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Being a craftsman


#1

This comes off of the “Oil container on Benchpin” thread, but it’s
not really the same topic.

Two people said things there - doesn’t matter who - that pretty much
startled me in a way that I’ll get into here. I’m going to talk
about myself, but not in a prideful way, it’s just to paint a
picture.

We had a new redwood fence put up 12-15 years ago, and there was a
big stack of scrap wood - #2 redwood. I ripped that into pieces and
built an 8 foot long butcher block picnic table out of it. I also
built a bar to match, with carved redwood legs and I had a massive,
nice scrap of oak that I milled and carved into a solid drawer front
and handle.

Our doorbell push is engraved brass, made by me. We have chimes
inside that have a cover over the top mechanism. That is a brass
frame with a mahogany front overlaid with a pierced and engraved
aluminum floral spray, inside a garland. We wanted a better lamp in
the bedroom, so I made one out of carved Koa wood, brass and nickel
silver.

My bur holders on my bench are milled out of solid aluminum blocks -
they have little trays milled into them for drillbits, too. Jo-Ann
wanted a marker for the rolling mill - a pointer that shows which
slot you left off at. I turned a piece of steel and “ornamentally
turned” it on the miller so it looks like an ornate minaret, and
mounted it. My letter opener is turned and knurled steel and brass
trimmings…

That’s not including construction work - the storage shed, the
laundry center, vanity and tile, the slate floor, the brick planter
in the patio… The fountain…

All of this comes from my suggesting that people can make a little
cup to go on the bench pin, and one said you could buy a copper pipe
fitting, and another said you could use a bottle cap. But that’s not
what craftsmen do. It’s my bench, I live there 1/2 of my life. I
would actually go even farther and say to make your little cup, trim
it with contrasting wire, carve that decoratively and engrave the
center with a rope pattern and flowers. That’s to hold a bit of oil
on your benchpin.

I don’t have a day job - I’ve been working as an artist and
craftsman since my first job at 19 - I’ll be 58 in December. I make
jewelry for a living, but I see it, mostly unconciously, as my
mission in life to make the world a better and more beautiful place.
I used to get some good pocket money by painting mandalas on windows
with model paint…Was a potter in a commercial shop for a bit.

Imagine a world where we all ate beans every day on white stoneware
plates and plain sheet metal spoons. It’s the ability of the
craftsman to see a place where something simple can be done better
and more beautifully that makes them a craftsman to begin with, and
that’s how the great works in this world are done. One step at a
time, by people who aren’t satisfied with “good enough”… As with
all things, it’s all in how you look at the world. Me, I’m not going
to use an old bottle cap on my bench, I’ll make my own. That’s what
I do, is make things. I’m a craftsman.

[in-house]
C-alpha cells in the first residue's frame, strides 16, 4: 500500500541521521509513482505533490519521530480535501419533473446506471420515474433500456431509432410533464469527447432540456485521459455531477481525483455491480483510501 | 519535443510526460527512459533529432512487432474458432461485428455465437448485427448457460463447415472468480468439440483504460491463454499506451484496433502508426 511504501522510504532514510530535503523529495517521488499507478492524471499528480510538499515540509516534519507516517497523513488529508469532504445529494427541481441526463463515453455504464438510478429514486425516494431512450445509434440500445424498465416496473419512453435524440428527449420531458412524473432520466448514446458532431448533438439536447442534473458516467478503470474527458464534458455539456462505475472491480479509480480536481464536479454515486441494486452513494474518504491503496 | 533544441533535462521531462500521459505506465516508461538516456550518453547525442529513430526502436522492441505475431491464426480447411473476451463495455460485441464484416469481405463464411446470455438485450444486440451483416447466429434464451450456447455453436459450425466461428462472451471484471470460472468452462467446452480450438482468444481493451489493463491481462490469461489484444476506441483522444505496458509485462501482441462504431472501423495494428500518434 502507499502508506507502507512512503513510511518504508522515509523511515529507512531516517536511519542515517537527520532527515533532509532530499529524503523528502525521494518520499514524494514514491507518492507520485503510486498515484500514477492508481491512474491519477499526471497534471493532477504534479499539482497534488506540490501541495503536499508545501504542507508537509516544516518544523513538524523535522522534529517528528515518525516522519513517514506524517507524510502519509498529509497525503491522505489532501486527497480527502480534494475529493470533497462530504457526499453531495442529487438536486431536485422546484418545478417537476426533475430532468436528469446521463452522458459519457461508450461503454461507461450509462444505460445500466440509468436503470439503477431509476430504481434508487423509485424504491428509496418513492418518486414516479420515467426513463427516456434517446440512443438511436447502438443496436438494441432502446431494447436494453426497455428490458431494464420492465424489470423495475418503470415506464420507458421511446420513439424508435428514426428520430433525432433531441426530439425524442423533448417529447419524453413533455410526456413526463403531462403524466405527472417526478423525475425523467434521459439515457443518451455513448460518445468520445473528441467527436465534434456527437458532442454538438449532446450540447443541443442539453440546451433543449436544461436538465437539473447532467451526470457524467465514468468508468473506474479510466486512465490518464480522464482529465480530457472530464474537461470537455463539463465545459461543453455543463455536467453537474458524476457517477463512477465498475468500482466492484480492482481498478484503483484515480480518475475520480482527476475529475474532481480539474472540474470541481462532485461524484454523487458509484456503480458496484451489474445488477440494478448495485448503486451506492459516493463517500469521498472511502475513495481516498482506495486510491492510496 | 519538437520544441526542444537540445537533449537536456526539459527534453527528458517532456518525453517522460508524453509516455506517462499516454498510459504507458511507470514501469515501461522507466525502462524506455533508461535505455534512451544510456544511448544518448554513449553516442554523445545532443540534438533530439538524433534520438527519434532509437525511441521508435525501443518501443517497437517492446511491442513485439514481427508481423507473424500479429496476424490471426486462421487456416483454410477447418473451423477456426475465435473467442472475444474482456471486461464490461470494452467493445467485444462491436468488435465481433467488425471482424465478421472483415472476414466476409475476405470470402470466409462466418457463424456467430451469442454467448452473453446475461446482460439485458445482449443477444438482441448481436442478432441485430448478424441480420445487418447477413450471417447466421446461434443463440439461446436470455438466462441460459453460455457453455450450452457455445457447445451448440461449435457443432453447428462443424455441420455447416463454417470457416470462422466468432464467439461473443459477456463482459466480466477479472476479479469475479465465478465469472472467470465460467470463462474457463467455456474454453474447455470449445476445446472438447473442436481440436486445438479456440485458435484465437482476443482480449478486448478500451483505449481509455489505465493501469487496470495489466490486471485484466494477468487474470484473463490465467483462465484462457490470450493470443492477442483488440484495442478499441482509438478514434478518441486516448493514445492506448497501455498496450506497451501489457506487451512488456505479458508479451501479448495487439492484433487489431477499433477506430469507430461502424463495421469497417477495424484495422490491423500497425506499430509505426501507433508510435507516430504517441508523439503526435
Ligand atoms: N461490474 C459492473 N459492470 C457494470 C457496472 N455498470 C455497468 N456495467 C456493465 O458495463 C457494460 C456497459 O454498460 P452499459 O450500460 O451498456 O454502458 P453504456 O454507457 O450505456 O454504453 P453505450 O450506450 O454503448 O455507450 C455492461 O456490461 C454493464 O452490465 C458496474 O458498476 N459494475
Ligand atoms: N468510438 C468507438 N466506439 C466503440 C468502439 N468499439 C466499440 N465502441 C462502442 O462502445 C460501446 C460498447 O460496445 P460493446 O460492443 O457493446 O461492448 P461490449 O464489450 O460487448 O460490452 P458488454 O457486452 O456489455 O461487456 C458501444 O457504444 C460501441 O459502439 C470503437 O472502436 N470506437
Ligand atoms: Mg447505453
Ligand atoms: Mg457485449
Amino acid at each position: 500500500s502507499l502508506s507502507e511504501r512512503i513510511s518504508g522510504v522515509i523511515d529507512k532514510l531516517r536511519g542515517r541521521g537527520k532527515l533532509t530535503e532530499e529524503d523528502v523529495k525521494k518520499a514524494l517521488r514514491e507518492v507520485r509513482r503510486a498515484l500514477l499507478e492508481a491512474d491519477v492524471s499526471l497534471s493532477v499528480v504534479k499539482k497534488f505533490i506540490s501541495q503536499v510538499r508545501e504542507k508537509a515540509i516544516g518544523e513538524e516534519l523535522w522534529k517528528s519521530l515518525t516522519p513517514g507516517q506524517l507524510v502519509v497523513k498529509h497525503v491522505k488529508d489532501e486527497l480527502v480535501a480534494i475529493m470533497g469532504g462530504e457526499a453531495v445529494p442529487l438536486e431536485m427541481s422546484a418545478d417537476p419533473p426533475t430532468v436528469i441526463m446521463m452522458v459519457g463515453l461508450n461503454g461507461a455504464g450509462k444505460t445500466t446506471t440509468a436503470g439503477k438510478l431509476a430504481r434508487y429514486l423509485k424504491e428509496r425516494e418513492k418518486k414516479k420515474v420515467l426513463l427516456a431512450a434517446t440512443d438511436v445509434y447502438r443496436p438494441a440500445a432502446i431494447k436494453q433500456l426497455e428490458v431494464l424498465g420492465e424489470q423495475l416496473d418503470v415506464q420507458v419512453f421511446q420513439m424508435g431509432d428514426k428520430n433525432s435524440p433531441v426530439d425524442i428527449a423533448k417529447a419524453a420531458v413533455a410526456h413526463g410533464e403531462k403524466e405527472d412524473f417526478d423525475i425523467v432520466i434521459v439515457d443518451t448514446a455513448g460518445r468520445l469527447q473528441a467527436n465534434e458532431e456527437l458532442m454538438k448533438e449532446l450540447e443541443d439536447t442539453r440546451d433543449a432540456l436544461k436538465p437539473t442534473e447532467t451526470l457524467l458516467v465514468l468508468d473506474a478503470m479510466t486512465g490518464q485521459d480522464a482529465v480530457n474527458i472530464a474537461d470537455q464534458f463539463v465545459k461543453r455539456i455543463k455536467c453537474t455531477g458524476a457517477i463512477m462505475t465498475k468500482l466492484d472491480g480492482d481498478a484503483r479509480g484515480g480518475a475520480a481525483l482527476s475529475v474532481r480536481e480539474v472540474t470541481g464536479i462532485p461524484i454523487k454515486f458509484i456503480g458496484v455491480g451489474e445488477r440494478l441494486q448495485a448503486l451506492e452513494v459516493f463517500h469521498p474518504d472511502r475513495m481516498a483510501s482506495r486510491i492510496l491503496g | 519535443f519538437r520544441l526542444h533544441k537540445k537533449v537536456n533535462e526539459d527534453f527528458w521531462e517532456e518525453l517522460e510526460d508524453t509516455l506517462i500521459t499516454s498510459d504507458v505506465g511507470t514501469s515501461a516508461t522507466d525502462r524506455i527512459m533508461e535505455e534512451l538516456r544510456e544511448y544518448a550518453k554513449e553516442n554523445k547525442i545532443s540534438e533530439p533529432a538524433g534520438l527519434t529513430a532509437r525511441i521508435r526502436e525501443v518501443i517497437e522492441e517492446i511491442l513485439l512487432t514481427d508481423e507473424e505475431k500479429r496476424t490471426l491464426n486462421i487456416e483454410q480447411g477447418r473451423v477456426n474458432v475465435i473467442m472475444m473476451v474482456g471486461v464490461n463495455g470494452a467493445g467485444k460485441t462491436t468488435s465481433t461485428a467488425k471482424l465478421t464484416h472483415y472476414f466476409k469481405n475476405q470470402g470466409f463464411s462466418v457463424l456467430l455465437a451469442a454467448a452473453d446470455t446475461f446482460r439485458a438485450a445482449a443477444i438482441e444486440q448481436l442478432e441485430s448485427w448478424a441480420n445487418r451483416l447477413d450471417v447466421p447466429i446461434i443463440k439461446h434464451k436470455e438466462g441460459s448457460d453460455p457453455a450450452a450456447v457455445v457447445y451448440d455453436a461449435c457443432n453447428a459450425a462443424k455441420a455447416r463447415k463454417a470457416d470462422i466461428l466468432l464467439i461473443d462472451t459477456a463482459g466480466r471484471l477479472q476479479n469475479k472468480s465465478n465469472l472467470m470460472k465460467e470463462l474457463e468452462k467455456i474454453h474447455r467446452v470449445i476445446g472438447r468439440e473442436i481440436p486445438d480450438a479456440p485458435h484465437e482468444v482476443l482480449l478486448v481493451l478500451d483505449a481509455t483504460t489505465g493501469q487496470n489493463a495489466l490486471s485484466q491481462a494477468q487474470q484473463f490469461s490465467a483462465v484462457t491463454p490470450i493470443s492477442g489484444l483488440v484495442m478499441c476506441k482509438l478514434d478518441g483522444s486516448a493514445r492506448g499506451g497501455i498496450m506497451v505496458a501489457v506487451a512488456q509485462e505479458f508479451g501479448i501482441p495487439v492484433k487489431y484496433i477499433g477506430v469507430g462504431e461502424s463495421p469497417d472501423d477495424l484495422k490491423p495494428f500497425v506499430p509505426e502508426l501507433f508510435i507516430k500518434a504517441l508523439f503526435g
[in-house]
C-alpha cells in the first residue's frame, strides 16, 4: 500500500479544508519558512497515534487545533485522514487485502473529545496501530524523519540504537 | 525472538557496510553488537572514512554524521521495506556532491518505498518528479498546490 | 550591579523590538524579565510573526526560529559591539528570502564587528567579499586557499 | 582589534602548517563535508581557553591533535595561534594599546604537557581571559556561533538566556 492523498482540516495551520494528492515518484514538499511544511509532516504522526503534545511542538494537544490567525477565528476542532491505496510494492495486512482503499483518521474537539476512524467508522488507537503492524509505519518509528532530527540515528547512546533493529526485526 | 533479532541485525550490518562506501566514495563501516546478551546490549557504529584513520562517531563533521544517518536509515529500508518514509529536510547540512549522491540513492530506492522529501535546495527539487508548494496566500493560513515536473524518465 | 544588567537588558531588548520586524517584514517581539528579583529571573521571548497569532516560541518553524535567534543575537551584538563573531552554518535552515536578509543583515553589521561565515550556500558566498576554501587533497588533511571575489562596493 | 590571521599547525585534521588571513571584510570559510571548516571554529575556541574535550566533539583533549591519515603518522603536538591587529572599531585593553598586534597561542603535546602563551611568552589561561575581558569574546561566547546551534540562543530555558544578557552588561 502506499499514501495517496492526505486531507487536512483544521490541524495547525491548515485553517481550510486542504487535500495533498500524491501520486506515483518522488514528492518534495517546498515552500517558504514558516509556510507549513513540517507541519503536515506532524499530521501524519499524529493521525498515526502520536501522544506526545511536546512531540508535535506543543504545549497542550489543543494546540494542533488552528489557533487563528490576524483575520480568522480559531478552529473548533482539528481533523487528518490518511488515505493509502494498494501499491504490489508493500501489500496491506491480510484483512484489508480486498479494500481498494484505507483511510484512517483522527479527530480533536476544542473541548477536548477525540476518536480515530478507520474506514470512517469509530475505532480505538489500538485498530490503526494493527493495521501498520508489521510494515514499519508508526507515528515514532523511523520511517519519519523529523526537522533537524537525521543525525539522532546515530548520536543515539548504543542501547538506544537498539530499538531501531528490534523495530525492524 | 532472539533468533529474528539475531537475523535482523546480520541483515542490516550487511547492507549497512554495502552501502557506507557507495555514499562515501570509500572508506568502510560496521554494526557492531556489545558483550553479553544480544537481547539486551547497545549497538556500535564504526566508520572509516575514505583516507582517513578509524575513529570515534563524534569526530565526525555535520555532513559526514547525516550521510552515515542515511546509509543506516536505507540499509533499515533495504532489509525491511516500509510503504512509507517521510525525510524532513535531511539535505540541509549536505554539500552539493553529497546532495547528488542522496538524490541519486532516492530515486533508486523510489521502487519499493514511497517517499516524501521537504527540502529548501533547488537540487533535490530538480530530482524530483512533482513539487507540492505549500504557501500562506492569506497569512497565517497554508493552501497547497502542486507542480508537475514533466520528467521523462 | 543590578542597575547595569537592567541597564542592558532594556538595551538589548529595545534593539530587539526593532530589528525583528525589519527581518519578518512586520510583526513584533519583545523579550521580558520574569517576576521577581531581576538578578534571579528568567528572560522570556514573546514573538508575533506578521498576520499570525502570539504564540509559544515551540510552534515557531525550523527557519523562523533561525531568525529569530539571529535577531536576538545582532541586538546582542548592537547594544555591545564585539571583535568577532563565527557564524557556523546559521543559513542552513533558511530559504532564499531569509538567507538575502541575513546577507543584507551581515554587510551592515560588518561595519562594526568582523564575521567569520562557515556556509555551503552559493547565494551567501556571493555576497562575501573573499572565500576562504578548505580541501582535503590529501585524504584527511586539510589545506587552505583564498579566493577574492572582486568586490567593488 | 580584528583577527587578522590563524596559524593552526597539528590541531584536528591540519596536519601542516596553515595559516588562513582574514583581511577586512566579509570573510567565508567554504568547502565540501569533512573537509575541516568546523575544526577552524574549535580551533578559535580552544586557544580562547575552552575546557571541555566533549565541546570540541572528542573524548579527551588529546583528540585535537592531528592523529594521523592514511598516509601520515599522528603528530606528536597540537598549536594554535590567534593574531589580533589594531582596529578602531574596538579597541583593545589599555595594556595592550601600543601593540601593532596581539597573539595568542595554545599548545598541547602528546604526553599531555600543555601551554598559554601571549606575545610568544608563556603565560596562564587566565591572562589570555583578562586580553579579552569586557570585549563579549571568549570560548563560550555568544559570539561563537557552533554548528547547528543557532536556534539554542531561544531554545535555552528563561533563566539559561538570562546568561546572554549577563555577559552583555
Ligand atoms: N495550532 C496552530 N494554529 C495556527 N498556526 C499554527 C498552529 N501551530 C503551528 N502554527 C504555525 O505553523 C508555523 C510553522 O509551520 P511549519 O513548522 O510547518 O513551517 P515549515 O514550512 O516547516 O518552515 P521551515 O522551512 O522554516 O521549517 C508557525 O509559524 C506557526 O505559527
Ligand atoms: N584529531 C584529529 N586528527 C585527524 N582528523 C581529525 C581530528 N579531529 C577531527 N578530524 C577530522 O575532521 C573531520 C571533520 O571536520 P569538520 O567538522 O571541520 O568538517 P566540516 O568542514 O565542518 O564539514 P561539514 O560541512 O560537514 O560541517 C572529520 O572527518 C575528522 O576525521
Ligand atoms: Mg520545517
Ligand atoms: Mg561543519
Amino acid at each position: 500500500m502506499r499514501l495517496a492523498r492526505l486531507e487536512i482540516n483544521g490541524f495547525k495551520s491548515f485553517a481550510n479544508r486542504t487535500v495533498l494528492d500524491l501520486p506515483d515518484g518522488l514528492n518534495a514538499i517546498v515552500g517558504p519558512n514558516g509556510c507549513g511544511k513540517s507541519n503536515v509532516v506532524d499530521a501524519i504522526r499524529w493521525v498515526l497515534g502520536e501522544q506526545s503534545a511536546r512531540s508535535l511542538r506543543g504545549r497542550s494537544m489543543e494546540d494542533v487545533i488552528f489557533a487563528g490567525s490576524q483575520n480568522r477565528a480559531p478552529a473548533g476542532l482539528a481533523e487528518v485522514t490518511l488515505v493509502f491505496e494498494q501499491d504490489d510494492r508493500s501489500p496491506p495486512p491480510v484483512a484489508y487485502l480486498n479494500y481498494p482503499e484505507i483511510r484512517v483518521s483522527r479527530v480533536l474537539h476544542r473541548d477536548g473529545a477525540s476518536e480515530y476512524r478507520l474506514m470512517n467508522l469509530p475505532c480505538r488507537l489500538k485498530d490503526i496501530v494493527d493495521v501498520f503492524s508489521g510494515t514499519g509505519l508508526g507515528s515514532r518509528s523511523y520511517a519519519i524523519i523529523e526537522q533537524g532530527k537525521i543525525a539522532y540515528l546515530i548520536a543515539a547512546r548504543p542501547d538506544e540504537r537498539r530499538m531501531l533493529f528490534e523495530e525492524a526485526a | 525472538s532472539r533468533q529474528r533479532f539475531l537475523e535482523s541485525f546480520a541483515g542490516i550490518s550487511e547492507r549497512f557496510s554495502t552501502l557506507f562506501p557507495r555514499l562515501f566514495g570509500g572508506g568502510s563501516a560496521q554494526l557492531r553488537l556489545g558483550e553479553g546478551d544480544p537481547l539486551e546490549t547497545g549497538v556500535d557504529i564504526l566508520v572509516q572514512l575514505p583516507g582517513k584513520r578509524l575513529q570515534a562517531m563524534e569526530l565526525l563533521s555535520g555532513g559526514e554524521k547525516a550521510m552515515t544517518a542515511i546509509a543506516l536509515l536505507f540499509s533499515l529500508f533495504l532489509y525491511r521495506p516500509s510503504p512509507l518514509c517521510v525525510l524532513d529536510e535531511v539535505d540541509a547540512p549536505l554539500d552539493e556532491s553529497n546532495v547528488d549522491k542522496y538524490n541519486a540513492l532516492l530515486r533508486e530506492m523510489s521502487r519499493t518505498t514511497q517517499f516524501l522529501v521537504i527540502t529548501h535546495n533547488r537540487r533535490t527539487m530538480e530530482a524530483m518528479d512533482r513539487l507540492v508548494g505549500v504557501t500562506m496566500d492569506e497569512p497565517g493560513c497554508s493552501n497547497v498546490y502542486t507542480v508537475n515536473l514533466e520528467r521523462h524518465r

http://www.donivanandmaggiora.com


#2

Have to agree with John.

It is a cold day in hades before I’ll buy something I can make. It
might seem to cost more but in the end usually doesn’t. I get exactly
what I wanted the first time around.

I too am a maker, little trinkets, tools, stuff involving big chunks
of wood and dry wall, and what ever else I want. Usually I enjoy the
effort. I might avoid large concrete foundation jobs (really too
much work) but any thing else is fair game.

jeffD
Demand Designs
Analog/Digital Modelling & Goldsmithing
http://www.gmavt.net/~jdemand


#3
It is a cold day in hades before I'll buy something I can make. 

I could tell that, Jeff - there are many “real” craftsmen…

But it’s a bigger picture than that, even. I got a record amount of
off-list mail on this one, and I’d like to share a couple of good
quotes:

  I don't feel as alone in my obsession to have my hands and my
  mark on everything around me. It's not knowing that I made it
  that's important; it's knowing that passion and thought went
  into each piece. Life is so much more meaningful. 

  It is what I love about Italy where it seems to me everything
  even is not only a functional but aesthetically pleasing. 

I begins when somebody says, "We don’t just want a thing to get us
across the river, we want a bridge everyone will be proud of for the
next century


#4

I guess I differ in that I don’t see the point of me making
something that already exists at a price and convenience level that’s
consistent with my goals.

Redid the kitchen last year. I bought what I needed. I didn’t make a
sink, I didn’t form the stainless tiles, I didn’t even laminate my
own counter tops. Used off the shelf paint colors. Passes muster.

However currently I am fabricating an intake manifold for my hot rod.
Sure I can go out and just BUY one. But it wouldn’t be THIS one. You
can buy Hemi manifolds for single or dual four barrel carbs. You can
buy one for three Holley 2BBLs (the famous six-pak), you can buy one
for 4, 6 or 8 strombergs(wild, but done). But you can’t even find one
designed for thee four barrel carburetors. So that’s what I’m